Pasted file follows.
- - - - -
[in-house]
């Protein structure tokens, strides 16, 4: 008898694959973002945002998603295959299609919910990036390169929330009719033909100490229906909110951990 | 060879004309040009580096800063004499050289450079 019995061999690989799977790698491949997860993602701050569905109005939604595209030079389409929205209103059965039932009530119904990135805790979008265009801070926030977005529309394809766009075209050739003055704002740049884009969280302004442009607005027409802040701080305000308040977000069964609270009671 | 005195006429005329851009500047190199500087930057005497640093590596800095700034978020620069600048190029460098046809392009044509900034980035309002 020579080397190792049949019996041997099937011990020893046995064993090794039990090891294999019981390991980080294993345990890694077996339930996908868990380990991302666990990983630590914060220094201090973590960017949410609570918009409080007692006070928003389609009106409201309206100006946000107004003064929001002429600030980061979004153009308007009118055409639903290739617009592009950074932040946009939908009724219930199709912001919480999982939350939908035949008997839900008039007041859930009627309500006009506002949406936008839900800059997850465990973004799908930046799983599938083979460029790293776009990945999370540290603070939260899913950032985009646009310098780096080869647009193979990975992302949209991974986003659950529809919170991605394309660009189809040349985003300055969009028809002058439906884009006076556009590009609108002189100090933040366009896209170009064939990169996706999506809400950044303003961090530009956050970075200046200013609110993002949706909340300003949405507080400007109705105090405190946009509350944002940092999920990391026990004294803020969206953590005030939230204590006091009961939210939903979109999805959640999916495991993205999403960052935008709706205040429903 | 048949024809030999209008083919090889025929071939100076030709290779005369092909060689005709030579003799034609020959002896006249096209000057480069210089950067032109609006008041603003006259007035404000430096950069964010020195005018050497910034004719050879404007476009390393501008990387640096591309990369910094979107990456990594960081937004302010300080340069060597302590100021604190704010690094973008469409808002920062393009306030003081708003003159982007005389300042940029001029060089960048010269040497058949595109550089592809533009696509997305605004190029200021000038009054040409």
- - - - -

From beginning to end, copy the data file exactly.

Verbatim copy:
[in-house]
């Protein structure tokens, strides 16, 4: 008898694959973002945002998603295959299609919910990036390169929330009719033909100490229906909110951990 | 060879004309040009580096800063004499050289450079 019995061999690989799977790698491949997860993602701050569905109005939604595209030079389409929205209103059965039932009530119904990135805790979008265009801070926030977005529309394809766009075209050739003055704002740049884009969280302004442009607005027409802040701080305000308040977000069964609270009671 | 005195006429005329851009500047190199500087930057005497640093590596800095700034978020620069600048190029460098046809392009044509900034980035309002 020579080397190792049949019996041997099937011990020893046995064993090794039990090891294999019981390991980080294993345990890694077996339930996908868990380990991302666990990983630590914060220094201090973590960017949410609570918009409080007692006070928003389609009106409201309206100006946000107004003064929001002429600030980061979004153009308007009118055409639903290739617009592009950074932040946009939908009724219930199709912001919480999982939350939908035949008997839900008039007041859930009627309500006009506002949406936008839900800059997850465990973004799908930046799983599938083979460029790293776009990945999370540290603070939260899913950032985009646009310098780096080869647009193979990975992302949209991974986003659950529809919170991605394309660009189809040349985003300055969009028809002058439906884009006076556009590009609108002189100090933040366009896209170009064939990169996706999506809400950044303003961090530009956050970075200046200013609110993002949706909340300003949405507080400007109705105090405190946009509350944002940092999920990391026990004294803020969206953590005030939230204590006091009961939210939903979109999805959640999916495991993205999403960052935008709706205040429903 | 048949024809030999209008083919090889025929071939100076030709290779005369092909060689005709030579003799034609020959002896006249096209000057480069210089950067032109609006008041603003006259007035404000430096950069964010020195005018050497910034004719050879404007476009390393501008990387640096591309990369910094979107990456990594960081937004302010300080340069060597302590100021604190704010690094973008469409808002920062393009306030003081708003003159982007005389300042940029001029060089960048010269040497058949595109550089592809533009696509997305605004190029200021000038009054040409």